For more than eight years, the San Jose Sharks have been shuttling young players to and from Worcester, Massachusetts, for depth on their NHL roster or development at the AHL level.

Soon the Sharks will be able to shed the cross-country flights from their budget and make those moves within their own building.

The NHL’s feeder league will undergo a sizable westward shift, designed to bring five farm teams closer to their parent clubs in a long-anticipated change finalized Thursday by the American Hockey League. The 30-team AHL will create a Pacific Division next season, the product of nearly three years of discussions with the NHL.

“This will make the franchise even more competitive on the ice,” Sharks chief operating officer John Tortora said at a news conference at the SAP Center, which also will be home for their yet-to-be-named AHL affiliate. The team won’t be called the Sharks, for obvious reasons, as it was in Worcester.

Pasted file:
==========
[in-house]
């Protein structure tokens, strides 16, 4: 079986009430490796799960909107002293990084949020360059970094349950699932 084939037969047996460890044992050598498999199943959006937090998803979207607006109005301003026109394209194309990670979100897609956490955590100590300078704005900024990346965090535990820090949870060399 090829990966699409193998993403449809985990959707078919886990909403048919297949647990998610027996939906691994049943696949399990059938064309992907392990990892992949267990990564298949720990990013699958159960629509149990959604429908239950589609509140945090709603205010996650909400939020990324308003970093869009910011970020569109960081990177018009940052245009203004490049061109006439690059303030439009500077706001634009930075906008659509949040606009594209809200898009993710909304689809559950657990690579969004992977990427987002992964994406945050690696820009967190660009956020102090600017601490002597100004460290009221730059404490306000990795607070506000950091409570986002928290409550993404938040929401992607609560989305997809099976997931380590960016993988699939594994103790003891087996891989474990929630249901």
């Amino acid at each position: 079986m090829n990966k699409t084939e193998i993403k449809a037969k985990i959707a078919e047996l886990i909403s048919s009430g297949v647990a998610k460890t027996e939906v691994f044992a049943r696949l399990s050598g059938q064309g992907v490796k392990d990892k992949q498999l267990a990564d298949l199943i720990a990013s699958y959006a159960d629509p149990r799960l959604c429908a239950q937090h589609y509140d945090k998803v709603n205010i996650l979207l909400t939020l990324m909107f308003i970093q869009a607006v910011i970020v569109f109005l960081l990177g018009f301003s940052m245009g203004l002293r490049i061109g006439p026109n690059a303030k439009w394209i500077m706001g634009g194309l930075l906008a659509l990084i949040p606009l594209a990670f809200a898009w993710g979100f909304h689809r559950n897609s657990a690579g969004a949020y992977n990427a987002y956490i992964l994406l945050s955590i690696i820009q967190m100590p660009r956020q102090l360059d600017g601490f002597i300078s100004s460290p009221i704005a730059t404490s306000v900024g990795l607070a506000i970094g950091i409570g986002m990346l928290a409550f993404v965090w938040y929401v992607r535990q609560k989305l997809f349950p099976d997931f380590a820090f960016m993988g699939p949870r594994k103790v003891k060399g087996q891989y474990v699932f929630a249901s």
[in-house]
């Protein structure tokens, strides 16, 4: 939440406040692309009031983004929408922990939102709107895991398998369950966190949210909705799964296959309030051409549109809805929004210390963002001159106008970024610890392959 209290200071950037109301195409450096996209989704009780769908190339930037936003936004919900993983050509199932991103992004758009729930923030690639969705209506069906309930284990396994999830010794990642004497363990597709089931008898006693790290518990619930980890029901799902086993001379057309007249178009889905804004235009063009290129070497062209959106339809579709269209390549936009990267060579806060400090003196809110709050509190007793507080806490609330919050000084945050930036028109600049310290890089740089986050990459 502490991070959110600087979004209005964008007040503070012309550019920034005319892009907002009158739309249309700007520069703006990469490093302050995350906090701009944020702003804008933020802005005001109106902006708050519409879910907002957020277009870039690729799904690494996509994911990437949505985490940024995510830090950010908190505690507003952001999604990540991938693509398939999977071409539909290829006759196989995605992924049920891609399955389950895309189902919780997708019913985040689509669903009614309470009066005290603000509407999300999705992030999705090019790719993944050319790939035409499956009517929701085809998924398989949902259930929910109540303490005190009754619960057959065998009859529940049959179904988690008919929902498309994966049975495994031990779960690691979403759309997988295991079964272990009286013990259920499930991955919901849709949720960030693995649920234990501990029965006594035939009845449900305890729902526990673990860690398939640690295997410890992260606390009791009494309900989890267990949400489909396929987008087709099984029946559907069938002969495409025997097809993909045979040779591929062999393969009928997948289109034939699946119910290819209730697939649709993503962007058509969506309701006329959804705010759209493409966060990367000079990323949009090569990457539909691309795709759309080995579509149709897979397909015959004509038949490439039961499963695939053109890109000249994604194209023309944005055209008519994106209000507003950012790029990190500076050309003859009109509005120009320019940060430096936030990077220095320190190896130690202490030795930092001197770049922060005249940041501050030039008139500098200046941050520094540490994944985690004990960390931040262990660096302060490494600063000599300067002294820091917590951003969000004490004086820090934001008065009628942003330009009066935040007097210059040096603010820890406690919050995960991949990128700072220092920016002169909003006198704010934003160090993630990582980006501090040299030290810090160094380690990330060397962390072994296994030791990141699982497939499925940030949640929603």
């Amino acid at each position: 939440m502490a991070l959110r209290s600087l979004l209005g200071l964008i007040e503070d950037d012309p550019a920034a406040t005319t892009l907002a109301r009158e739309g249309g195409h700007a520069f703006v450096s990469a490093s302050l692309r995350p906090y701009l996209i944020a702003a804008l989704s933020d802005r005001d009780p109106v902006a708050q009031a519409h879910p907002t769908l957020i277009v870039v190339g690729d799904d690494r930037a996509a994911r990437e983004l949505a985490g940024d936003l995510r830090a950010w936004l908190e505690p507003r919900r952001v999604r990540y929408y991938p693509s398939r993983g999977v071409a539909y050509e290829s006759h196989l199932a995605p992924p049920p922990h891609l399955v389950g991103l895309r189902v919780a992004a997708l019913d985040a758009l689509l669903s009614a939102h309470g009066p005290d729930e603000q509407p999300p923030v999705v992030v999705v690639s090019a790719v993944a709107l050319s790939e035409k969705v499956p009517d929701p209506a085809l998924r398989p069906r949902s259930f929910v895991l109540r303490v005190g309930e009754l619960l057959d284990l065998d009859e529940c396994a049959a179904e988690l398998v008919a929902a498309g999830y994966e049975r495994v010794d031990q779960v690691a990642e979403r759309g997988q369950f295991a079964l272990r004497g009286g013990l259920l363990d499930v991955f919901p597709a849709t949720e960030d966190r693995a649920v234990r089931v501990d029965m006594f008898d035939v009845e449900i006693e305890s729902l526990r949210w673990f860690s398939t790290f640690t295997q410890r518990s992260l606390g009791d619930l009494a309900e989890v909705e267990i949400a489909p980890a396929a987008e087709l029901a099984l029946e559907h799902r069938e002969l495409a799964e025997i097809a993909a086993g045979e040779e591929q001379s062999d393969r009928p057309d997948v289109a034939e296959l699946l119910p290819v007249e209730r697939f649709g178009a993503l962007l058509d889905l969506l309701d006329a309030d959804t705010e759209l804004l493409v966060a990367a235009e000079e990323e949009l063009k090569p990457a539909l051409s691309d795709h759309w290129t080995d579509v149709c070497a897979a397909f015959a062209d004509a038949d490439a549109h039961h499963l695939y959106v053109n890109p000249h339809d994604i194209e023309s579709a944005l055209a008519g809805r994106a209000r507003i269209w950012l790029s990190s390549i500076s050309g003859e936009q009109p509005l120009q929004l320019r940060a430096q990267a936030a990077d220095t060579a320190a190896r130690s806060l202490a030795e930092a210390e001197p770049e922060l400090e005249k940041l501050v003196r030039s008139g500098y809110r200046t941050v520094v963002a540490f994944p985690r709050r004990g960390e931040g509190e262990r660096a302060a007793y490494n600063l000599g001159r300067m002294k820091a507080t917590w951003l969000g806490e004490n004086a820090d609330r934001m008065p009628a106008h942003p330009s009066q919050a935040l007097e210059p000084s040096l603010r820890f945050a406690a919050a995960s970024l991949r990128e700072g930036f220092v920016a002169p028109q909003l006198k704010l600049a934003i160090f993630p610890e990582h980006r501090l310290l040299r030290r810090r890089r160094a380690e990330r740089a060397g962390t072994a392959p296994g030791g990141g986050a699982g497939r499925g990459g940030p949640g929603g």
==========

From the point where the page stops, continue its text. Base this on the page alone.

The Toronto Maple Leafs already have a same-city AHL affiliate, the Marlies, but they play in a different arena.

All of the new sites will be in California, home to three of the NHL’s 30 teams. Here are the other farm club shifts: Anaheim Ducks, Norfolk, Virginia, to San Diego; Calgary Flames, Glens Falls, New York to Stockton; Edmonton Oilers, Oklahoma City to Bakersfield; Los Angeles Kings, Manchester, New Hampshire to Ontario.

The Sharks, Flames, Oilers and Kings already owned their AHL franchises. The Ducks will purchase the Norfolk Admirals before the relocation.

Oilers president of hockey operations Kevin Lowe estimated that the relocation will lead to an extra 25 to 30 days of practice for the Bakersfield team, with four division foes now within driving distance.

The realignment won’t eliminate every team’s logistical challenge. The Arizona Coyotes are affiliated with the Portland Pirates and the Vancouver Canucks have their affiliate in Utica, New York.